Trepidity (597) | about 4 years ago | (#31689358)

I should add that this is interesting research from a legitimate AI researcher, not some kooky fringe AI. I suspect it may have been his PR department more to blame than him, and his actual academic papers make no similarly overblown claims, and provide pretty fair positioning of how his work relates to existing work.

Re:The real summary (1)

oldhack (1037484) | about 4 years ago | (#31689710)

"... a legitimate AI researcher, not some kooky fringe AI."

What's the difference? What are some good definitions of AI, something that's not a semantic trolling?

Re:The real summary (0)

Anonymous Coward | about 4 years ago | (#31689476)

I was thinking about Skynet. Basically we discussing yesterday about the US military having more than three times the number of unmanned aircraft than regular manned ones.
So, some genius must realize in the next couple of years that why let some poor spooter risk his life to point where the unmanned aircraft must drop its bombs if you can have some sort of AI doing that.
Give like 5 years before the whole US defense system is controlled by some sort of might AI. Then as you said Skynet comes in.

Re:The real summary (1)

nine-times (778537) | about 4 years ago | (#31689608)

4) This guy, Noah Goodman of MIT, uses inferences with probability: he uses a programming language named "Church" so the computer can go "100% of birds in training set can fly. Thus, for a new bird there is a 100% chance it can fly" "Oh ok, penguins can't fly. Given a random bird, 90% chance it can fly. Given random bird with weight to wing span ratio of 5 or less, 80% chance." and so on and so forth. 5) Using a language that mixes two separate strategies to train AIs, a grand unified theory of ai (lower case) is somehow created.

In my mind, you don't get to call it "AI" until, after feeding the computer information on thousands of birds and asks it whether penguins can fly, it responds, "I guess, probably. But look, I don't care about birds. What makes you think I care about birds? Tell me about that sexy printer you have over there. I'd like to plug into her USB port."

You think I'm joking. You hope I'm joking. I'm not joking.

New input for the system (5, Insightful)

Lord Grey (463613) | about 4 years ago | (#31688902)

  1. 1) New rule: "Colorless green ideas sleep furiously."
  2. 2) ...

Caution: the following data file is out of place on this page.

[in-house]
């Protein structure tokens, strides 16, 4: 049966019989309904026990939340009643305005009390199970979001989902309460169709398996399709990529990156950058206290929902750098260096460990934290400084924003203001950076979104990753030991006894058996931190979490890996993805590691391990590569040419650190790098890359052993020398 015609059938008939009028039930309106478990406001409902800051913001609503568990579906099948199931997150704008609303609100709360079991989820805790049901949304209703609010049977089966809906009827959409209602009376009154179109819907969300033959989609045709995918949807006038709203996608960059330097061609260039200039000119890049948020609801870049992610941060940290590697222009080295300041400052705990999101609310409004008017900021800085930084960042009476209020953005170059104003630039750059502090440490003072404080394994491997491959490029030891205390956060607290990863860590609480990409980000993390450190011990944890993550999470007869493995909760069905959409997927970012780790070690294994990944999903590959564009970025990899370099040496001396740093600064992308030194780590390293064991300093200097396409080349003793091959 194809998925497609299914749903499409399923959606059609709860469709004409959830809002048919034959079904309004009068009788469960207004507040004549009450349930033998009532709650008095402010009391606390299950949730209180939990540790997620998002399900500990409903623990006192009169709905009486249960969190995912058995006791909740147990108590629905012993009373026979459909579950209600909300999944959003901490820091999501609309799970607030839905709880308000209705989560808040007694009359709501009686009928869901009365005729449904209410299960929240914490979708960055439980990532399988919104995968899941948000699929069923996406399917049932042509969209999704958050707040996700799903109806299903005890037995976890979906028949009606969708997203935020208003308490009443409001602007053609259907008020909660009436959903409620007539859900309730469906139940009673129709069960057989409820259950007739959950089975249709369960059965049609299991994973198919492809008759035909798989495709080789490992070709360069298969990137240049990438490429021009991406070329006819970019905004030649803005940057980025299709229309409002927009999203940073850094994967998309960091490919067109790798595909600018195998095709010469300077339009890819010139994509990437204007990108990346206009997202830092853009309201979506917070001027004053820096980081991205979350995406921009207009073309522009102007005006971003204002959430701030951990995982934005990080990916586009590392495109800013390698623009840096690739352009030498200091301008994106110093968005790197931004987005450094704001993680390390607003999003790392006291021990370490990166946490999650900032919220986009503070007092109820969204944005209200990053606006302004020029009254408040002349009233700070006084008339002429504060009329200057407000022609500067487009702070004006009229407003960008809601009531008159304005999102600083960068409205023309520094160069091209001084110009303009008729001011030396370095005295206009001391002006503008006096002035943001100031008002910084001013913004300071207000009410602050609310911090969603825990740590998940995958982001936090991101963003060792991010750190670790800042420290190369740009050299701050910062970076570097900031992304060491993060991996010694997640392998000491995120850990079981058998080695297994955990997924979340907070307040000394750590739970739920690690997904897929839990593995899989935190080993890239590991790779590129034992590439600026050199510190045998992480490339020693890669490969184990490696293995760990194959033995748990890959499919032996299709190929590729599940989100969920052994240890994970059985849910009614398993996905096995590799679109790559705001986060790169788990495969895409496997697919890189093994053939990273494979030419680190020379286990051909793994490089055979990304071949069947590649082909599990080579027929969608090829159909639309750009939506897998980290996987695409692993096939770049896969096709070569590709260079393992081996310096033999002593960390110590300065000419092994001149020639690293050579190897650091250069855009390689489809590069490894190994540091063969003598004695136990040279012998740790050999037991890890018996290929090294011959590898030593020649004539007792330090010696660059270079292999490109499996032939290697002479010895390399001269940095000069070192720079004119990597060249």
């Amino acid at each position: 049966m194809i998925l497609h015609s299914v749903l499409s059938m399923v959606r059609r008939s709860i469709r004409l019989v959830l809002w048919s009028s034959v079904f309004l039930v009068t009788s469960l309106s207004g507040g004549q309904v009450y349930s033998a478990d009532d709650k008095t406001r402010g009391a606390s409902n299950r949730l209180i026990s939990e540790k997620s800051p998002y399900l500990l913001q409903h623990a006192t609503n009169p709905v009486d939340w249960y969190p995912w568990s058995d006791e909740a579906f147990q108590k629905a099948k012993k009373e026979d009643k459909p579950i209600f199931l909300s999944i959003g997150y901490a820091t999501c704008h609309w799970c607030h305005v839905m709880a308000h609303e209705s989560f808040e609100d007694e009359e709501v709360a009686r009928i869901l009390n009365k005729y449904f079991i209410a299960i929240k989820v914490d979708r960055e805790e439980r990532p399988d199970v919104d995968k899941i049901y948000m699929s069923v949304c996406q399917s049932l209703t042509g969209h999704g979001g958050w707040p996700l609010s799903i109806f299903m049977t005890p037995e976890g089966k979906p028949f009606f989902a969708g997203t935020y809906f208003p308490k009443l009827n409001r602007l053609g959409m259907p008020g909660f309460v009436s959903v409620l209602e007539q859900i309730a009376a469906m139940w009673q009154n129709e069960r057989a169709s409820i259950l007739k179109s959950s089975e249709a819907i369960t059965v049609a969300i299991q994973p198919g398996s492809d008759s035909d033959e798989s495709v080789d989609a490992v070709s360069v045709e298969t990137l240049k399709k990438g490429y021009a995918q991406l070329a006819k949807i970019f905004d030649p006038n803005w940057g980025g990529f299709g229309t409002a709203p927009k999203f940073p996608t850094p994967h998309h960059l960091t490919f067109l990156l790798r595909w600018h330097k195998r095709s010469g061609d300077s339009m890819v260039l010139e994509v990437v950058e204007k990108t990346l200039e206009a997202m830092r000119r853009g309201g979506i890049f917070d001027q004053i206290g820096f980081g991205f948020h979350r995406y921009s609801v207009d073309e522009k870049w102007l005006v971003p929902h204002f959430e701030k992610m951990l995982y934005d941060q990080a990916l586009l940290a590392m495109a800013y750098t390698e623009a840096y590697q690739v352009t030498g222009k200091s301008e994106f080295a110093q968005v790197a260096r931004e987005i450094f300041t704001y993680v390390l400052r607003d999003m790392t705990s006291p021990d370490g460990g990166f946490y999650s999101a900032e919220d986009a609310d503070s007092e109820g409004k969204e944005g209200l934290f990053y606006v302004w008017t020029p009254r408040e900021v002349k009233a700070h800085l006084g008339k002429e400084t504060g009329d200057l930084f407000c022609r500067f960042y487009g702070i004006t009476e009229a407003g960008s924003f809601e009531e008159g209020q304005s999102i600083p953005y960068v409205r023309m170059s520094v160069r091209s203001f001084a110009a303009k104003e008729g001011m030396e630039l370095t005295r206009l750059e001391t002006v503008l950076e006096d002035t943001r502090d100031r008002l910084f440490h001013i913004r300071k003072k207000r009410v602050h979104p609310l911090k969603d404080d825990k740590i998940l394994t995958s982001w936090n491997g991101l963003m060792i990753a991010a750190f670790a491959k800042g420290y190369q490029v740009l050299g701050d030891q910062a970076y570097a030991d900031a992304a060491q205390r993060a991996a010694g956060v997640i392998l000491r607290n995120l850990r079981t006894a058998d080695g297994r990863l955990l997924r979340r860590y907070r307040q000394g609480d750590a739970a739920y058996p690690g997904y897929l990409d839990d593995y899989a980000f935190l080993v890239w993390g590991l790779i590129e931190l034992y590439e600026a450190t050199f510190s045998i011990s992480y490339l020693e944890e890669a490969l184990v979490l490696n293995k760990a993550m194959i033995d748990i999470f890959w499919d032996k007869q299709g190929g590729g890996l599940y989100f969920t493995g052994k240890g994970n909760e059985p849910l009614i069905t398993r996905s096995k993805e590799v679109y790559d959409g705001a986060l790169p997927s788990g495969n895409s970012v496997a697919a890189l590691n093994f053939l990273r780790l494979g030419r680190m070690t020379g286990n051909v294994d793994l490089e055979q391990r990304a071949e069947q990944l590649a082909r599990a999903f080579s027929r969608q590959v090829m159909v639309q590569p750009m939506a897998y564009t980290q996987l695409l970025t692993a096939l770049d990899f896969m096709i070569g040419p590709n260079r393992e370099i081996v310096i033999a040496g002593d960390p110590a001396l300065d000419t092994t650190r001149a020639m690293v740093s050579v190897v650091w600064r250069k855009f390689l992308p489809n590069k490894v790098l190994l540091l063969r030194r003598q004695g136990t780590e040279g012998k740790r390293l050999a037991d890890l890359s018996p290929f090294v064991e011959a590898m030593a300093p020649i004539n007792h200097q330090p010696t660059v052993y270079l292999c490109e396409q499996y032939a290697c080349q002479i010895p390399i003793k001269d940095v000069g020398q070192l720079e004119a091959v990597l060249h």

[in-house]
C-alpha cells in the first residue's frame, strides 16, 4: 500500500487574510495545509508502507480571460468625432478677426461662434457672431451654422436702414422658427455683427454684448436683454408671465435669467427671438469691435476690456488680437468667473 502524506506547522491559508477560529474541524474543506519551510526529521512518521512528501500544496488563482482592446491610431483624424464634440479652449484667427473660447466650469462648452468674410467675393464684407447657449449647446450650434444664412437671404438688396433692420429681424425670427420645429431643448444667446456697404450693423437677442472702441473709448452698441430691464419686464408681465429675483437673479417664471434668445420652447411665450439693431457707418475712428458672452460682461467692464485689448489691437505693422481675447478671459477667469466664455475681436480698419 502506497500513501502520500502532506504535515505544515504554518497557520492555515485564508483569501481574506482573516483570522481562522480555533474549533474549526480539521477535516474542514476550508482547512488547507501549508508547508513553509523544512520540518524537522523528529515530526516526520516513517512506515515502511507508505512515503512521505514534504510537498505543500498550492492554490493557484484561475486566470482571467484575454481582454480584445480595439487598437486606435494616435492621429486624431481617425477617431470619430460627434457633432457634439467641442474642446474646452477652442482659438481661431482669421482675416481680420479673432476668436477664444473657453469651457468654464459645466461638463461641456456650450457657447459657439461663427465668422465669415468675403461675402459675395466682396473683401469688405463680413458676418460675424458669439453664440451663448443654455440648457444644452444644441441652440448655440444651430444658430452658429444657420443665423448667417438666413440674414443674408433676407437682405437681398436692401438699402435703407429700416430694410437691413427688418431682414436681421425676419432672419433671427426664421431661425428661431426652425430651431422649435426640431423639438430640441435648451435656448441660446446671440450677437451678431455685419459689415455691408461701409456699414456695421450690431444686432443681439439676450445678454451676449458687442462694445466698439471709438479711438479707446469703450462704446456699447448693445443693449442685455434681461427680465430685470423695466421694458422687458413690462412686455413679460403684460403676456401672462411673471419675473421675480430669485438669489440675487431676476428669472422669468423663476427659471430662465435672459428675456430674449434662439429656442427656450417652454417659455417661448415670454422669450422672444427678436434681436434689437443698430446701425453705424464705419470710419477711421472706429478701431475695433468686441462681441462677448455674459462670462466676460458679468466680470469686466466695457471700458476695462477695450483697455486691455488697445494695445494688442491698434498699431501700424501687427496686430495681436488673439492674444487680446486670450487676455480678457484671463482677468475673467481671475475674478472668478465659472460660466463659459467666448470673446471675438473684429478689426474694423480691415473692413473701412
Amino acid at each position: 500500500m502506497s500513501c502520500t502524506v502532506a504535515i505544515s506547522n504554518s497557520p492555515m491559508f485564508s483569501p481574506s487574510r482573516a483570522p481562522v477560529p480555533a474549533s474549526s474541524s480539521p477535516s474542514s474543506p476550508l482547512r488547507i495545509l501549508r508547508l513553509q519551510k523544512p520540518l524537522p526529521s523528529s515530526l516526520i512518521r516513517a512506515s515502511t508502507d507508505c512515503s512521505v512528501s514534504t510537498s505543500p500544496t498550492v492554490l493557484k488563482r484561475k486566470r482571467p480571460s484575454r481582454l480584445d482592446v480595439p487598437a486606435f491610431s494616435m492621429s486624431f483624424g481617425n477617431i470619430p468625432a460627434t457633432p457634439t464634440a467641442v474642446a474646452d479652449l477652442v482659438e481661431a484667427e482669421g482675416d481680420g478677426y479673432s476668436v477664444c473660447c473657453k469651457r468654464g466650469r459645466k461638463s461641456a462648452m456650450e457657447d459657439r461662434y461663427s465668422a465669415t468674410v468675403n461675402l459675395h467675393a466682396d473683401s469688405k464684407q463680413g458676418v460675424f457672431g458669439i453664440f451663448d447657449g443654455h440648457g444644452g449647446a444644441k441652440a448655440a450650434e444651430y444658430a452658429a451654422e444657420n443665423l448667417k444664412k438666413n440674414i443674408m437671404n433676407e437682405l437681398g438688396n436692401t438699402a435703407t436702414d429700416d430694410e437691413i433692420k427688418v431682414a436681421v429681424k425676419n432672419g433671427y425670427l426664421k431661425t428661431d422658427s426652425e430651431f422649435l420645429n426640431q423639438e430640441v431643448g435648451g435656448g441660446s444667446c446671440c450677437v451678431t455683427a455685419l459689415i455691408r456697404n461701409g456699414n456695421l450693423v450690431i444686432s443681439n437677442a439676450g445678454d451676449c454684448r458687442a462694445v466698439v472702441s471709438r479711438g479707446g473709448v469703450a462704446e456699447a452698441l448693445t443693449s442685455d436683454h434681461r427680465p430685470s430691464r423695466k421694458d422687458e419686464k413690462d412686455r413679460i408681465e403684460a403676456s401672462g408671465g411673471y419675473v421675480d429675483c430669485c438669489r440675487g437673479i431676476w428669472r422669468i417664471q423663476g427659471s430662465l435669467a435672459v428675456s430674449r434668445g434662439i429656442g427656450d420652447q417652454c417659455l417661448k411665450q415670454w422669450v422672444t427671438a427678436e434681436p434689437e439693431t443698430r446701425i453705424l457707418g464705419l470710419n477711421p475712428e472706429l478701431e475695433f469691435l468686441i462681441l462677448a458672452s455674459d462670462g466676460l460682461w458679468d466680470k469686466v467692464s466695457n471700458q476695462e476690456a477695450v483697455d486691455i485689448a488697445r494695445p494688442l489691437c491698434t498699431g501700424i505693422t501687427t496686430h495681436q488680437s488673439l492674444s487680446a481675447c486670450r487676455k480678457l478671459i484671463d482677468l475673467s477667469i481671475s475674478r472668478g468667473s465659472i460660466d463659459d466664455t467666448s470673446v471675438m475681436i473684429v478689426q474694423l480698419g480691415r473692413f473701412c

3. 3) Profit!

Re:New input for the system (5, Funny)

linhares (1241614) | about 4 years ago | (#31689004)

"She helped my uncle Jack off a horse"

Re:New input for the system (2, Funny)

Anonymous Coward | about 4 years ago | (#31689038)

"She helped my uncle Jack off a horse"

I am interested in your ideas and would like to subscribe to your newsletter.

Re:New input for the system (1)

kikito (971480) | about 4 years ago | (#31689574)

"I once shot an Elephant in my pajamas"

-- Groucho Marx

Re:New input for the system (1, Funny)

Anonymous Coward | about 4 years ago | (#31689698)

"Is that [an elephant] in your pajamas or are you just happy to see me?"
-- Mae West

Probabilistic Inference? (2, Interesting)

xtracto (837672) | about 4 years ago | (#31688916)

This kind of probabilistic inference approach with "new information" [evidence] being used to figure out "consequences" [probability of an event happening] sounds very similar to Bayesian inference/networks.

I would be interested in knowing how does this approach compares to BN and the Transferable Belief Model (or Dempster–Shafer theory [wikipedia.org]) which itself addresses some shortcomings of BN.

Grand unified Hyperbole of AI (5, Insightful)

linhares (1241614) | about 4 years ago | (#31688924)

HYPE. More grand unified hype. The "grand unified theory" is just a mashup of old-days rules & inferences engines thrown in with probabilistic models. Hyperbole at its finest, to call it a grand unified theory of AI. Where are connotations and framing effects? How does working short term memory interact with LTM and how does Miller magic number show up? How can the system understand that "john is a wolf with the ladies" without thinking that john is hairy and likes to bark at the moon? I could go on but feel free to fill in the blanks. So long and thanks for all the fish MIT.

Re:Grand unified Hyperbole of AI (0)

Anonymous Coward | about 4 years ago | (#31689124)

Yeah I'm not exactly sure how this is exactly a new idea. Probabilistic models in AI? GTFO! Who wants to bet they are using neural networks? Edgy!

Re:Grand unified Hyperbole of AI (1)

bluesatin (1350681) | about 4 years ago | (#31689176)

Correct me if I'm wrong, but a child would presumably understand the wolf statement literally with hair and everything. Presumably as the list of rules grow (just as a child learns), the A.I.'s definition of what John is would change.

My question is, how do you expect to list all these rules when we can probably define hundreds of rules from a paragraph of information alone.

Would it also create a very racist A.I. that tends to use stereotypes to define everything?
Maybe until so many rules are learnt, it's very hard to statistically define anything, at least until more data is acquired about the object.

Re:Grand unified Hyperbole of AI (2, Insightful)

Fnkmaster (89084) | about 4 years ago | (#31689222)

AI used to be the subfield of computer science that developed cool algorithms and hyped itself grandly. Five years later, the rest of the field would be using these algorithms to solve actual problems, without the grandiose hype.

These days, I'm not sure if AI is even that. But maybe some of this stuff will prove to be useful. You just have to put on your hype filter whenever "AI" is involved.

"john is a wolf with the ladies" (1)

just fiddling around (636818) | about 4 years ago | (#31689430)

See, that's not an AI problem, that's a semantics problem. The fact that you can mislead an AI by feeding it ambiguous inputs does not detract from it's capacity to solve problems.

A perfect AI does not need to be omniscient, it needs to solve a problem correctly considering what it knows.

Terrible Summary (1, Insightful)

Anonymous Coward | about 4 years ago | (#31688938)

When you use the phrase "Grand Unified Theory" you better have something impressive to show me.

Re:Terrible Summary (0)

Anonymous Coward | about 4 years ago | (#31689154)